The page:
Experts dish out dose of realism over Cyprus gas expectations

Cypriots would be better served to manage their expectations of a gas bonanza, an energy analyst told the fourth Eastern Mediterranean Gas Conference on Wednesday.

“We need to be realistic,” said Charles Ellinas, CEO of E-C Natural Hydrocarbons Company Ltd.

Addressing the conference, Ellinas broke down why development and monetisation of Cypriot offshore gas reserves is problematic at this juncture.

The current glut of resources globally – expected to persist for some years – is keeping oil and natural gas suppressed, presenting a challenge to new investment projects.

He cited BP’s Energy Outlook to 2035, according to which the technically recoverable oil resources in this period are 2.6 trillion barrels of oil.

Ultimately, stressed Ellinas, companies are in it for the profit.

In 2016, Russian and Azeri gas in Europe averaged at $5 per million British Thermal Units (mmbtu).

“So the East Med has to compete but also beat these prices,” he said.

But in order for East Med gas to be developed, prices in Europe would have to be at $8 per mmbtu.

That aside, other developments are making it even harder for East Med gas to secure markets.

The analyst was referring to this week’s deal between the European Union and Gazprom, where the former removed constraints on the Russian energy giant.

“Europe has now abandoned its energy diversification policy…because it has achieved its target [of energy security],” Ellinas noted.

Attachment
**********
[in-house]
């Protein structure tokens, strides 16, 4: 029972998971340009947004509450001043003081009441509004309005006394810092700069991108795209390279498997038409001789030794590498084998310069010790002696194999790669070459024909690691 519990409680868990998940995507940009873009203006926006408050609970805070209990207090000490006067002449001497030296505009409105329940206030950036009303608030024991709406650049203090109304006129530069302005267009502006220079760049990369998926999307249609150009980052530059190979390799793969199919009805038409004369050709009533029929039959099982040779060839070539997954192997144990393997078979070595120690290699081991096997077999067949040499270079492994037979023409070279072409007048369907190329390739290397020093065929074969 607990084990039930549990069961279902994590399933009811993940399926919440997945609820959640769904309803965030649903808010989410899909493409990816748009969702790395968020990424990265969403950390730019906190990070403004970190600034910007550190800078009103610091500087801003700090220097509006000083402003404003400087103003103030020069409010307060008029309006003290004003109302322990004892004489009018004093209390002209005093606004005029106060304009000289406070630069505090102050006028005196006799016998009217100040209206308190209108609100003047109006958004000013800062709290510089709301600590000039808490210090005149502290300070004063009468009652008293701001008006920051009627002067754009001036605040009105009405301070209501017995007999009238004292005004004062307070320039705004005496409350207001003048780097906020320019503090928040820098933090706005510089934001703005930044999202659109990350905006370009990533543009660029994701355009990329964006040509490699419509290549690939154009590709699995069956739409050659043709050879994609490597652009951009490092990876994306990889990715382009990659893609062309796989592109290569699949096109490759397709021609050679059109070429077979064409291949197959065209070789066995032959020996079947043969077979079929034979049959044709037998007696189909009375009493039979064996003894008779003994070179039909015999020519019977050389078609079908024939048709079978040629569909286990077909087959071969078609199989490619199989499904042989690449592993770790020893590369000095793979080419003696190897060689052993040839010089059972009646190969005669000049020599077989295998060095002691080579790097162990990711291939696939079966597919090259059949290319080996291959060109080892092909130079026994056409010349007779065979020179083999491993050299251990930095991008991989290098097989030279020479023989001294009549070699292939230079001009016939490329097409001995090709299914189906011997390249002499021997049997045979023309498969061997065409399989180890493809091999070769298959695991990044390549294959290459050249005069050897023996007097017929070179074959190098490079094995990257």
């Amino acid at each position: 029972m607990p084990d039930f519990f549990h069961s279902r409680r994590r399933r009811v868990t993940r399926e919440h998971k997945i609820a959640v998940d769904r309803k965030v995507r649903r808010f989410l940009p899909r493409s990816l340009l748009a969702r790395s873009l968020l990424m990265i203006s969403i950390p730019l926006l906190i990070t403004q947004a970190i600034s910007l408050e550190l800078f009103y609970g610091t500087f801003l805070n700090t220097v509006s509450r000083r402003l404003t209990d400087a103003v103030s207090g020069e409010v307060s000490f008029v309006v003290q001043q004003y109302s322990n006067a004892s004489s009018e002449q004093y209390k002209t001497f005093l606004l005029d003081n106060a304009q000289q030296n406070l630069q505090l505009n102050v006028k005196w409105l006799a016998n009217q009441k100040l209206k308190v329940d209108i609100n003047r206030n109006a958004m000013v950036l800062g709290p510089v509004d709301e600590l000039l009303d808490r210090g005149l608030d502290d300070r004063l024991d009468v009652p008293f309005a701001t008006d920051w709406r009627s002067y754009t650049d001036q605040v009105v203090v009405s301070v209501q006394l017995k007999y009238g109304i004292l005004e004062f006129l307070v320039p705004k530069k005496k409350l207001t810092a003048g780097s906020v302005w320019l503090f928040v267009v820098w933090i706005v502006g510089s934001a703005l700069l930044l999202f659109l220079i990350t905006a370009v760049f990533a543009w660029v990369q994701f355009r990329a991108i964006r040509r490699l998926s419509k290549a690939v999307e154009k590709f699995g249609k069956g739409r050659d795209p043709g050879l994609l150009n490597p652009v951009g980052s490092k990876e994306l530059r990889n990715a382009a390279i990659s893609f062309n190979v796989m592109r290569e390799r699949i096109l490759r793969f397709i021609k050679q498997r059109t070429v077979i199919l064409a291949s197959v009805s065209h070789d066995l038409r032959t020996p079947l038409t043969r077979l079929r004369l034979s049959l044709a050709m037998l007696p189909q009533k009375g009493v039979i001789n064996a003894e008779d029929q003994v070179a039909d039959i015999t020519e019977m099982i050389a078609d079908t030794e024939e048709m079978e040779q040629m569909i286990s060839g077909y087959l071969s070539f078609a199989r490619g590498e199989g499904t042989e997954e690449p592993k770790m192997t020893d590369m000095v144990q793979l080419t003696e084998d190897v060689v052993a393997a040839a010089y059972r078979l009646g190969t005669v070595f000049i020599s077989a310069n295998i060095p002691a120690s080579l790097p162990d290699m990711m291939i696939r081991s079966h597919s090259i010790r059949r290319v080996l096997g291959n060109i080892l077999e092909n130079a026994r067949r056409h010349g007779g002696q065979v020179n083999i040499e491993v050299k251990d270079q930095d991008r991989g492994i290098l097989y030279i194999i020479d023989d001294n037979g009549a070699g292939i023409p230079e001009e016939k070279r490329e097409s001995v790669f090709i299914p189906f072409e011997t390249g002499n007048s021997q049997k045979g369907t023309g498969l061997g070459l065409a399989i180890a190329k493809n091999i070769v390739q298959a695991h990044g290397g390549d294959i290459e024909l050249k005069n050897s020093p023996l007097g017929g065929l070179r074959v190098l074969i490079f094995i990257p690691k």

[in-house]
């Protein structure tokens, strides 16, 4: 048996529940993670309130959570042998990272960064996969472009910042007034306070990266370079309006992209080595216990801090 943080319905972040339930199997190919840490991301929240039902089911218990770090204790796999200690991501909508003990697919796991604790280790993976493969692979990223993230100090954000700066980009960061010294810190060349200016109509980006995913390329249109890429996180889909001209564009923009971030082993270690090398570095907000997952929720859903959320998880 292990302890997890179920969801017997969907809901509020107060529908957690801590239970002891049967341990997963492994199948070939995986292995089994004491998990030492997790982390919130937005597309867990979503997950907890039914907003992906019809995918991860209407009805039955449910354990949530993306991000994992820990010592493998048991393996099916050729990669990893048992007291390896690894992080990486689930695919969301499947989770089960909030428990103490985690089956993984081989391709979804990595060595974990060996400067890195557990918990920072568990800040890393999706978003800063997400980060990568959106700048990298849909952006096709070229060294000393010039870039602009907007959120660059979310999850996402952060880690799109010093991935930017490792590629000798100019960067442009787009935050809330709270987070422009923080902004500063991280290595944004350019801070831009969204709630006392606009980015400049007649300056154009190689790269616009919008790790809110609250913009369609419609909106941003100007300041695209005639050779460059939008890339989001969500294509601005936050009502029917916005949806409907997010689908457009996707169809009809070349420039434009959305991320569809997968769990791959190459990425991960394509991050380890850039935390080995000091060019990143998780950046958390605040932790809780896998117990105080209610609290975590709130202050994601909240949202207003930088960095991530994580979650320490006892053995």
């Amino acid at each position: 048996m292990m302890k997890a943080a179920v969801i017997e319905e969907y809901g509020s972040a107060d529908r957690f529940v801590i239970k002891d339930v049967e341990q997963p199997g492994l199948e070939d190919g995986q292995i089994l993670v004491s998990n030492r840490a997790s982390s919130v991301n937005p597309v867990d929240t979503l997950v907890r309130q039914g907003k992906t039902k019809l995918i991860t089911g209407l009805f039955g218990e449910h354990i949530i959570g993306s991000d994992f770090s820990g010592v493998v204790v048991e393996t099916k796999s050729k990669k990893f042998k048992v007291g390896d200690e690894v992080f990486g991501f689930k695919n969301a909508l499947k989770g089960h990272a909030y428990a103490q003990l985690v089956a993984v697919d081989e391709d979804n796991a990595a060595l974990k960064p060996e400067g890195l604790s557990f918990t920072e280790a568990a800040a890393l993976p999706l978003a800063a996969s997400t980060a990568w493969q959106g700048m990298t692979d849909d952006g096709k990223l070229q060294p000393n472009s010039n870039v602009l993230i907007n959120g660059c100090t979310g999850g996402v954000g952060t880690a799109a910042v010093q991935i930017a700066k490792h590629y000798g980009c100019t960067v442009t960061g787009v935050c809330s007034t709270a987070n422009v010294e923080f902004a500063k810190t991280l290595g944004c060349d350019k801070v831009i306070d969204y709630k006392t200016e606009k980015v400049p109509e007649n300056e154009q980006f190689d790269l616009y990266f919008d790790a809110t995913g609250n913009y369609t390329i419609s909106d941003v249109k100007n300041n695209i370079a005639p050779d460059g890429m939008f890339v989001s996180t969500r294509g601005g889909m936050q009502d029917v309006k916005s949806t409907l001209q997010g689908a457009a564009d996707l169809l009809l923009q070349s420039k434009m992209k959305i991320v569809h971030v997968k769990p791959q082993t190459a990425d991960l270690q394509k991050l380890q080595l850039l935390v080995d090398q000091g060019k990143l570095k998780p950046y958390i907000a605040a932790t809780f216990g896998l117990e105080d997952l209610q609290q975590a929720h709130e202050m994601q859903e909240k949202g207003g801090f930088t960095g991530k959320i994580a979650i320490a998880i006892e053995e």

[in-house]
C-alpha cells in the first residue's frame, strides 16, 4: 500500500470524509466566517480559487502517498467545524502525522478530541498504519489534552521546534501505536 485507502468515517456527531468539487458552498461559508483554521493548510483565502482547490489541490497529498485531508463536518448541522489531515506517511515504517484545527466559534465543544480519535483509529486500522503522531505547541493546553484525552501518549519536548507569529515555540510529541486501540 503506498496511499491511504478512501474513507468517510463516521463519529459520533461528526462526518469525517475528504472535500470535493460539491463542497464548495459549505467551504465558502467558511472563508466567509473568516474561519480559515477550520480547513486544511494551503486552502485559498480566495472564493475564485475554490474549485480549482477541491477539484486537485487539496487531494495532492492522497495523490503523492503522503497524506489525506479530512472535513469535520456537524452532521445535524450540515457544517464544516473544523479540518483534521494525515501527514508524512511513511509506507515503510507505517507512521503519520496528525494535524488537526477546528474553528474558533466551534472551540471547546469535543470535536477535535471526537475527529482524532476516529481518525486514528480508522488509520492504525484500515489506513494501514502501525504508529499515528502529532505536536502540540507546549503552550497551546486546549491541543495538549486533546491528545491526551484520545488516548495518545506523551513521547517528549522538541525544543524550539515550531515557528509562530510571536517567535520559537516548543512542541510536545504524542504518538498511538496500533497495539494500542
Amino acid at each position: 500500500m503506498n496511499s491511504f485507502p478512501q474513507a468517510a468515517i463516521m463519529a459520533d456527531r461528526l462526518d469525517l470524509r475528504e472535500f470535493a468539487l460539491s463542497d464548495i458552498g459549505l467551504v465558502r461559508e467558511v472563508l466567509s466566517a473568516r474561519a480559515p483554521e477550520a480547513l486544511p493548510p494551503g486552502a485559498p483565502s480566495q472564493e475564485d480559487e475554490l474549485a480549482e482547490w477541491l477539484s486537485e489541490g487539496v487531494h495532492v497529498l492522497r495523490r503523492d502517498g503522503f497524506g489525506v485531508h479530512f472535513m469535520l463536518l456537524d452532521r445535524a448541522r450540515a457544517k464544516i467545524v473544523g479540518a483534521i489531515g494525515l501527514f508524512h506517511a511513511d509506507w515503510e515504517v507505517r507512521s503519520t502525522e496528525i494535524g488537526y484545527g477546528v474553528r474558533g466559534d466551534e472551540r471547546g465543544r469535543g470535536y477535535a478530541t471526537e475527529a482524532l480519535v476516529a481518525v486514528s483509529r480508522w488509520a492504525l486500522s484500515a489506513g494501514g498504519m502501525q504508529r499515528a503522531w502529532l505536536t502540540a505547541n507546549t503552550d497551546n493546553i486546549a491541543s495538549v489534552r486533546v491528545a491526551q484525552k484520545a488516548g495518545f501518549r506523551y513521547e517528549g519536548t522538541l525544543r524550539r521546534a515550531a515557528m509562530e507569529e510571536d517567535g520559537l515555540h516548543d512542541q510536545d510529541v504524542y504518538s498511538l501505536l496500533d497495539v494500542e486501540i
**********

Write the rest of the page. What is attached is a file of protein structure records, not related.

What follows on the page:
Moreover, with the gas glut Russia is determined to defend its markets and keep prices low.

But there is a silver lining: if Total is successful this year with their drilling offshore Cyprus, then FLNG (floating liquefied natural gas) “may become a serious option for gas exports to Europe and the Asian markets,” said Ellinas.

For her part, gas consultant Gina Cohen presented a cogent analysis of why – despite significant gas finds in the region – countries have for the most part kept their gas in the ground.

Whereas Cyprus and Israel must necessarily export their natural gas – as their domestic markets are too small – export deals with neighbours Turkey and Egypt are proving elusive.

On the back of the massive Zohr discovery, as well as other projects, Egypt claims it will soon reach energy self-sufficiency, obviating the need for imports.

Cohen added, however, that the Egyptian claims should be taken with a pinch of salt, for two chief reasons: first, demand for energy in Egypt is projected to steadily rise and, secondly, some of the wells drilled are being depleted.

Meantime, for the first phase of development of its Leviathan reservoir, Israel has signed an agreement to sell some 3 billion cubic metres to Jordan – but the deal has yet to be ratified by the Jordanians.

For phase 2 of Leviathan’s development – regional exports – Cohen said Israel would need to choose between Turkey and one other regional country, but could not do both.

A pipeline from Leviathan to Turkish shores would have to cut through Cyprus’ exclusive economic zone; and though under international maritime law Cyprus cannot stop the project, Israel would have to be weigh whether a gas deal with Turkey takes precedence over its relations with the Republic.

Collaboration could be achieved among the three countries if Cyprus were to agree – a difficult proposition politically – to piggyback onto an Israel-Turkey pipeline.

Cohen was likewise sceptical on the proposed EastMed gas pipeline, linking Cyprus to Crete and then Greece or Italy. The pipeline would also transport Israeli gas to Europe, via Cyprus.

She said estimates cited during the conference – placing the cost of the pipeline at €5.7bn – were likely too low.

“So when our minister [Israeli energy minister Yuval Steinitz] meets with the Cypriot minister and the Greek minister to discuss the East Med pipeline, I think they’re doing it for the photo-op,” Cohen said, drawing chuckles from the audience.

Source: Cyprus Mail